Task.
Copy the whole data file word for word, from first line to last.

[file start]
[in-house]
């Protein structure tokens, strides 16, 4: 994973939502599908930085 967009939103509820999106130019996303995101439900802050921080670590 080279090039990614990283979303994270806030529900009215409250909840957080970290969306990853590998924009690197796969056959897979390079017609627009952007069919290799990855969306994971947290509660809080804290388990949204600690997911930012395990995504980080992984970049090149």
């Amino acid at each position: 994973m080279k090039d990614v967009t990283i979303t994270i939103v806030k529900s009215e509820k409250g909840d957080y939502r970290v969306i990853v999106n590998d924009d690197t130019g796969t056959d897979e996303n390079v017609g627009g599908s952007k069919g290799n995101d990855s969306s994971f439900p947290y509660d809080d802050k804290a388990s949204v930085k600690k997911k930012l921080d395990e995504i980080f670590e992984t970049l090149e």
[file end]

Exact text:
[in-house]
């Protein structure tokens, strides 16, 4: 994973939502599908930085 967009939103509820999106130019996303995101439900802050921080670590 080279090039990614990283979303994270806030529900009215409250909840957080970290969306990853590998924009690197796969056959897979390079017609627009952007069919290799990855969306994971947290509660809080804290388990949204600690997911930012395990995504980080992984970049090149």
């Amino acid at each position: 994973m080279k090039d990614v967009t990283i979303t994270i939103v806030k529900s009215e509820k409250g909840d957080y939502r970290v969306i990853v999106n590998d924009d690197t130019g796969t056959d897979e996303n390079v017609g627009g599908s952007k069919g290799n995101d990855s969306s994971f439900p947290y509660d809080d802050k804290a388990s949204v930085k600690k997911k930012l921080d395990e995504i980080f670590e992984t970049l090149e």